And all of this leads us to one important question. If the turkey had been chosen as our national symbol, what would we serve as our traditional Thanksgiving dinner? Somehow roast eagle just doesn't have the same appeal as the turkey.
Saturday, November 8, 2014
Please accept my" seasonal for all seasons" greeting. I apologize for now having a blog post this week. I had too much 'real life and reality' invade my existence.
Check back Saturday, November 15, for another blog post. Meanwhile...wishing everyone a great week!
Saturday, November 1, 2014
October is behind us and Halloween is now over for another year.
Halloween aftermath usually means two things—putting away the witch, ghost and goblin decorations while keeping the autumn ones that go with the Thanksgiving decorations, and fighting the battle of all that candy in the house. There's the leftover candy from what you bought to hand out and then there's all the candy the kids collected on their Trick-or-Treat rounds. Bowls filled with candy. Sacks full of candy. Enough potential tooth decay and sugar-rush material to last until next Halloween.
And what kind of candy is it that we seem to have in abundance? Candy manufacturers, in addition to their regular size candy bars, make the little fun size candy—the mini candy bars or individual pieces. Those little bite size morsels that give us just a taste…and whet our appetite for more. They are available all year, but are particularly popular at Halloween, often being wrapped in Halloween designs and colors.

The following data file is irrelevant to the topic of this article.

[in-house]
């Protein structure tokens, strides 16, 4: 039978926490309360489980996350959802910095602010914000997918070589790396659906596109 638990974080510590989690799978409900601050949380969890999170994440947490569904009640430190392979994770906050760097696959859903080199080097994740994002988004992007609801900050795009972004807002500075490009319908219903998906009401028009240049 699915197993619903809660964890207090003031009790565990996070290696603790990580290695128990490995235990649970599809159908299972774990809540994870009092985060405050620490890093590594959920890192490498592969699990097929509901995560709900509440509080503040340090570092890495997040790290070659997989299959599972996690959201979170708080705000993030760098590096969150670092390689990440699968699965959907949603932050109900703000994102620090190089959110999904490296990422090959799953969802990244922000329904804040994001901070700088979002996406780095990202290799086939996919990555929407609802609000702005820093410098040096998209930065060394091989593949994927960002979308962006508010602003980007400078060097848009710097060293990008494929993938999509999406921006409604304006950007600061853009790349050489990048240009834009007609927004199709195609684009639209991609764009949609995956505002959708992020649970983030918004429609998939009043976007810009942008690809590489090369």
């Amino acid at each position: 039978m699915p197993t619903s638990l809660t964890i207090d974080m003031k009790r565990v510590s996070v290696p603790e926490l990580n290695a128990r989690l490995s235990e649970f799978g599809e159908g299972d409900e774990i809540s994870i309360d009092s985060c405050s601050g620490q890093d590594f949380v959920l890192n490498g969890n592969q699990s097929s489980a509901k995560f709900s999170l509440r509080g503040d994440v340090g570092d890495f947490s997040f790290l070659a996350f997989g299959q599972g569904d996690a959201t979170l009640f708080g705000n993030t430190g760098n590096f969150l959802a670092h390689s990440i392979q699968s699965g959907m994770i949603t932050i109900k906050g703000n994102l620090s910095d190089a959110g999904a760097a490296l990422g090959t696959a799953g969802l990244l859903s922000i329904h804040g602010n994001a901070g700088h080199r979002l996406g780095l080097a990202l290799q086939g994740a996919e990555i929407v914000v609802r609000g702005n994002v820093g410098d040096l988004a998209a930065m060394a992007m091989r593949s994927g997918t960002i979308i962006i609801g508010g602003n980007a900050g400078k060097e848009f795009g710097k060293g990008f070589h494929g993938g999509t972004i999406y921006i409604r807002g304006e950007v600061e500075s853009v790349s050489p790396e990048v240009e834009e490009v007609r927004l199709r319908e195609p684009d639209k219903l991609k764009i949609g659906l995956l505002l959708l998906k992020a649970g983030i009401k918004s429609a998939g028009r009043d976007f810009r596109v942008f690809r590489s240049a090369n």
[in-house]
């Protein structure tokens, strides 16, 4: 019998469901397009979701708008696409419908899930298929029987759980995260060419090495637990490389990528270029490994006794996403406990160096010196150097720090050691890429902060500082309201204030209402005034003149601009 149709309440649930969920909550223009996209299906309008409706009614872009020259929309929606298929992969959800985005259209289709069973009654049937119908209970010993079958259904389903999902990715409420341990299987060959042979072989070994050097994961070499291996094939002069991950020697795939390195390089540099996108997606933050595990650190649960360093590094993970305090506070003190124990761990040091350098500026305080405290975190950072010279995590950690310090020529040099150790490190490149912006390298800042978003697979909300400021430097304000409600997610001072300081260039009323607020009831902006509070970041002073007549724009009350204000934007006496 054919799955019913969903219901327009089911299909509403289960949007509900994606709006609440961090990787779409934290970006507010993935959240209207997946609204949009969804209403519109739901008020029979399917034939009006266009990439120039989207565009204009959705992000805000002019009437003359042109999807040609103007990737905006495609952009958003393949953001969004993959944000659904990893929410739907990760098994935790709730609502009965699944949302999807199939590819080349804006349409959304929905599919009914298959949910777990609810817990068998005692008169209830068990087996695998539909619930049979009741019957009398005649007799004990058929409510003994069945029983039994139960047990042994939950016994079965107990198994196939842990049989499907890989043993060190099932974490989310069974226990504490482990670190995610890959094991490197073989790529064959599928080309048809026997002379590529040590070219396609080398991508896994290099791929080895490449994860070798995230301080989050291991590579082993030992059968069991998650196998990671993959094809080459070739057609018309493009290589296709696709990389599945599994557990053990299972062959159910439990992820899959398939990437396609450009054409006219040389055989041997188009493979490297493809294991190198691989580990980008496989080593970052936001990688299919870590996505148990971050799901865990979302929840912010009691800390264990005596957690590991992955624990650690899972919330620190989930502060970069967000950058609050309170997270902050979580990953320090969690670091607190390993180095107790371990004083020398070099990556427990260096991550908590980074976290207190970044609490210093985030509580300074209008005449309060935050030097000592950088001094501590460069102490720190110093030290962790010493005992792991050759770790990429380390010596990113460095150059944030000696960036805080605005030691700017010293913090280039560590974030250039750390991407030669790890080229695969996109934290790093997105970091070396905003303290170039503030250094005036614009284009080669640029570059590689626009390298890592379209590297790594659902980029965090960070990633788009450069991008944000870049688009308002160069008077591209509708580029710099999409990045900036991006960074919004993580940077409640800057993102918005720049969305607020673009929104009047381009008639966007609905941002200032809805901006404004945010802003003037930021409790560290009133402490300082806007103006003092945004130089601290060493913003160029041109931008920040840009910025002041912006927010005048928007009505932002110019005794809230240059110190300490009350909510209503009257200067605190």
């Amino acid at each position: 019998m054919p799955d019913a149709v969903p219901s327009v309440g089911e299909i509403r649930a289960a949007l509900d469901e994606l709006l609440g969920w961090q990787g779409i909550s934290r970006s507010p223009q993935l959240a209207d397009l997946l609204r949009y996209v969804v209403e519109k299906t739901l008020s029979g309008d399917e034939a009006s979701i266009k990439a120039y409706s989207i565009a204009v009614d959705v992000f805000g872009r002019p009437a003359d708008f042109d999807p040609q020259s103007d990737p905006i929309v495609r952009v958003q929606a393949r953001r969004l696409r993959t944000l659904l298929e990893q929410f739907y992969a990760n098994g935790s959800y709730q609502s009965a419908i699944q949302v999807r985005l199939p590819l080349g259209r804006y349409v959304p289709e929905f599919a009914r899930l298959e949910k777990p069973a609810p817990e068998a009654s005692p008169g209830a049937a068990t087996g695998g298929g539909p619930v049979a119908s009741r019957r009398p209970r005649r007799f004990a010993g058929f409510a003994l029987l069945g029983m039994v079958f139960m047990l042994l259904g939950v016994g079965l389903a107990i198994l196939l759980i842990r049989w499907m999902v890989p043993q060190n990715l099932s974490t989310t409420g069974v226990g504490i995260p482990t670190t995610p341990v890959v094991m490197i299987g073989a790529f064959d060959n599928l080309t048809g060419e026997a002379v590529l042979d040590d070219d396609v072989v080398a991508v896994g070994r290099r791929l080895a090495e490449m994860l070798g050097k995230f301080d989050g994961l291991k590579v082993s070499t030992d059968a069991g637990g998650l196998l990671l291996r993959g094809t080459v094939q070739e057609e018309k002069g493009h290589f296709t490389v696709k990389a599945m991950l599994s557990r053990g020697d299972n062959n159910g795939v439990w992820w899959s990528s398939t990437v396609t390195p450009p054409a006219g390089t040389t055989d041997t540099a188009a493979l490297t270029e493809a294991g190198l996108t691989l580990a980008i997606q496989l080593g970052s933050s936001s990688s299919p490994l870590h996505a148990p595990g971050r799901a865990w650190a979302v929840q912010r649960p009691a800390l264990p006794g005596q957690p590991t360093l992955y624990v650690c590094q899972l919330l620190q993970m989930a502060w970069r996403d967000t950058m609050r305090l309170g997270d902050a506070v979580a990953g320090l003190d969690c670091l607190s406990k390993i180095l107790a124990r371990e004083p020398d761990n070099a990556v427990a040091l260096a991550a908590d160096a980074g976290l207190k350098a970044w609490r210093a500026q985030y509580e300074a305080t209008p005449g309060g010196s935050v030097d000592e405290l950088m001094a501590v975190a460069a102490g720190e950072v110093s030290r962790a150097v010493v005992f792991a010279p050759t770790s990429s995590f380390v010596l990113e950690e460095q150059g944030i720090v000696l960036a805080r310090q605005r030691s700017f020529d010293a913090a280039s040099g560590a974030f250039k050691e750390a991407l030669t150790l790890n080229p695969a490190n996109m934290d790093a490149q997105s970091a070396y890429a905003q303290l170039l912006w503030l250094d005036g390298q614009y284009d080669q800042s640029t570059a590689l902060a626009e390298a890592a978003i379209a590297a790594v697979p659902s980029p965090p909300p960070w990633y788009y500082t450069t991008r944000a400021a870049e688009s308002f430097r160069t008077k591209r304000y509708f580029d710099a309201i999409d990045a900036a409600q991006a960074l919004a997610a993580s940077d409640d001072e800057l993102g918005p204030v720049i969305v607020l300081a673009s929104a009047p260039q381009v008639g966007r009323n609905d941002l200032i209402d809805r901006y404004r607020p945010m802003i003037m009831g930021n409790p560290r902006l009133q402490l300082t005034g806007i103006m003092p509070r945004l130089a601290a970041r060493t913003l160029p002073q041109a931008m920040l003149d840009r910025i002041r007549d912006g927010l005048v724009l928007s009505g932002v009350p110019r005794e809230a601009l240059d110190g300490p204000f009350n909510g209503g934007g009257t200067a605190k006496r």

These little tidbits aren't as harmless as you'd like to believe. Many of the small treats are worse for you than eating a normal size candy bar. But that can't be, you tell yourself, because you're only going to eat one of those little things and that's certainly not the same as a regular size candy bar. Well, you and I both know that's nothing more than wishful thinking! As that old Lay's Potato Chip commercial said—"Bet you can't eat just one." :)
I recently saw a list of the ten worse choices of these mini candy snacks and I'd like to share it with you.
1) Reese's Peanut Butter Pumpkins (1 piece): You convince yourself that you're getting lots of protein from the peanut butter. Think again. One pumpkin has 180 calories, 11 grams of fat, and 17 grams of sugar.
2) Dove Milk Chocolate Promises (5 pieces): Chocolate is marvelous stuff, full of antioxidants that help decrease the risk of heart disease. Think again. It's DARK chocolate that has the antioxidants, not milk chocolate. You're eating 220 calories, 13 grams of fat, and 22 grams of sugar.
3) Twix Miniatures (3 pieces): Like the Reese's Peanut Butter Pumpkins, another choice that might not seem so bad for you. This gooey caramel and cookie crunch treat has 150 calories, 8 grams of fat, and 15 grams of sugar.